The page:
Australia to up the ante on money laundering regulation; ECB worried about a euro 'overshoot'; US unemployment benefit applications at a low; UST 10yr yield at 2.21%; oil and gold up; NZ$1 = 72.9 US¢, TWI-5 = 75.6

Here’s my summary of the key events overnight that affect New Zealand, with breaking news 13 people have been killed as a van has ploughed through a crowd in Barcelona. The Islamic State has reportedly claimed responsibility for the attack.  

Australia will start regulating digital currencies like bitcoin for the first time. Its Justice Minister has announced plans to reform the country’s anti-money laundering laws to bring digital currency providers under the remit of the Australian Transactions and Reporting Analysis Centre (AUSTRAC). It also plans to strengthen AUSTRAC’s money laundering investigation and enforcement powers, increase border control and deregulate low-risk industry sectors. The announcement has been made just days after a fresh money laundering scandal has been uncovered at the Commonwealth Bank of Australia.

The euro has sunk, following minutes from the European Central Bank’s (ECB) latest meeting showing policymakers are concerned about an overshoot in the currency. A strong euro, making European exports less competitive, could threaten policymakers’ efforts to boost inflation. The ECB says favourable financing conditions shouldn’t be taken for granted.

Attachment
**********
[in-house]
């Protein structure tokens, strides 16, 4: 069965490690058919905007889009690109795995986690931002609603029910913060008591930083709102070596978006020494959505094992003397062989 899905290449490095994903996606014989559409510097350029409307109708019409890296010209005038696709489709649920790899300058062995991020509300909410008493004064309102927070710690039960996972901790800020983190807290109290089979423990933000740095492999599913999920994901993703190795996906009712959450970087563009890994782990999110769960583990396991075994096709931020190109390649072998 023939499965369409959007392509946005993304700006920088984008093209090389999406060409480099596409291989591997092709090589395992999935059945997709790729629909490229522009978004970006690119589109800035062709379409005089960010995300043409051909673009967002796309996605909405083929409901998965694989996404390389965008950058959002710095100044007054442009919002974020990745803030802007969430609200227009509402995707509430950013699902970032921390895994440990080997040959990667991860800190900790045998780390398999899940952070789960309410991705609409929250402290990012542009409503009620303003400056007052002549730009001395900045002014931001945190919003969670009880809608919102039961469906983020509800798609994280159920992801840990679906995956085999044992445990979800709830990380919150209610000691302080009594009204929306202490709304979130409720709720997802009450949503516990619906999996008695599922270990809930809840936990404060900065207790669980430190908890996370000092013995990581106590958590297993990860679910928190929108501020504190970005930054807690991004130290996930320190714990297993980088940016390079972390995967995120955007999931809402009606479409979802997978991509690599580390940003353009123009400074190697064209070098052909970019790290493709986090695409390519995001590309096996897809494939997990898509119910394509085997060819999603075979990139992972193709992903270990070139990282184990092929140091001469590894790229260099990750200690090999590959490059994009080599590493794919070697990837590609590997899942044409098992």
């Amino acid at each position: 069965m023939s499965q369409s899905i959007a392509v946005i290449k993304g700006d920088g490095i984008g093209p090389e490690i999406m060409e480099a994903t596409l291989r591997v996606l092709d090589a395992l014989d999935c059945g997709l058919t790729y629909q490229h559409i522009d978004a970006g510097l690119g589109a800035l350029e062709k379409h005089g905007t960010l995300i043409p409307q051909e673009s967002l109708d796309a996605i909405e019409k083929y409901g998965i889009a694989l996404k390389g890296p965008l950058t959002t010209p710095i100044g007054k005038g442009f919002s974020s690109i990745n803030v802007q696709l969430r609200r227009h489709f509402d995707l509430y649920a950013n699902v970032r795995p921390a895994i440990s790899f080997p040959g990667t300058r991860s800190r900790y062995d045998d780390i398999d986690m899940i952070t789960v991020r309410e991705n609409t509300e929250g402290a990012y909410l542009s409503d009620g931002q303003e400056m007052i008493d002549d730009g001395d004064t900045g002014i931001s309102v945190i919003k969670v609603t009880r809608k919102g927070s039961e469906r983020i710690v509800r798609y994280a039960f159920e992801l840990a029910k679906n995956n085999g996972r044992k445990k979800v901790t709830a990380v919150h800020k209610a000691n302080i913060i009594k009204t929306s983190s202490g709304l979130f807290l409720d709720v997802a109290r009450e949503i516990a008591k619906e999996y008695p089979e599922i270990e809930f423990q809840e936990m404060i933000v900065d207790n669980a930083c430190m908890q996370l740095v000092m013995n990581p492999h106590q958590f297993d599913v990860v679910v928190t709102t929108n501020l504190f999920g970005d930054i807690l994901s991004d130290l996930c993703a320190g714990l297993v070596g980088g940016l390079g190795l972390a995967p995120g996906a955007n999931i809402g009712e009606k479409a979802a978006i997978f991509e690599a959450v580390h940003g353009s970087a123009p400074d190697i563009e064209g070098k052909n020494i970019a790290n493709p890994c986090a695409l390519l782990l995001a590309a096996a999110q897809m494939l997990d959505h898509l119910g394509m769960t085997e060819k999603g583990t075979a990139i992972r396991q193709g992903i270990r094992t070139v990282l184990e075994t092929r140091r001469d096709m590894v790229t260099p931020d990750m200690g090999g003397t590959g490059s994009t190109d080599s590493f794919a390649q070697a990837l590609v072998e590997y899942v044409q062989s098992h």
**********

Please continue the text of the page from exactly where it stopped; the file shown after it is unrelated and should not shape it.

The number of Americans who requested unemployment benefits fell to near a six-month low last week. The data points to a further tightening in the labour market that could encourage the Federal Reserve to start unwinding its massive bond portfolio.

Retail sales growth in Britain slowed as expected in July, after a strong second quarter. This points to a continuing trend of subdued growth, as consumers feel the sting of higher inflation.

In New York, the UST 10yr yield has slumped to 2.21%. Commenting on this low yield, the Dallas Fed President Robert Kaplan says the central bank should be “patient and judicious” as it considers interest rate hikes. He says there’s “no doubt that as the [yield] curve gets flatter and inverted, that is a sign of economic trouble”.

The US benchmark oil price is up a notch to US$47 a barrel, while the Brent benchmark is at US$51. The move comes as a new report highlights declining stockpiles in a part of the US.

The gold price is a few dollars higher at US$1,287/oz.

Turning to the dollar, the Donald Trump effect appears to be keeping the US dollar lower than you might otherwise expect. The New Zealand dollar is at 72.9 USc, 92.4 AU¢, and 62.1 euro cents. The TWI-5 index is down a little to 75.6.

If you want to catch up with all the changes yesterday, we have an update here.

The easiest place to stay up with event risk today is by following our Economic Calendar here ».

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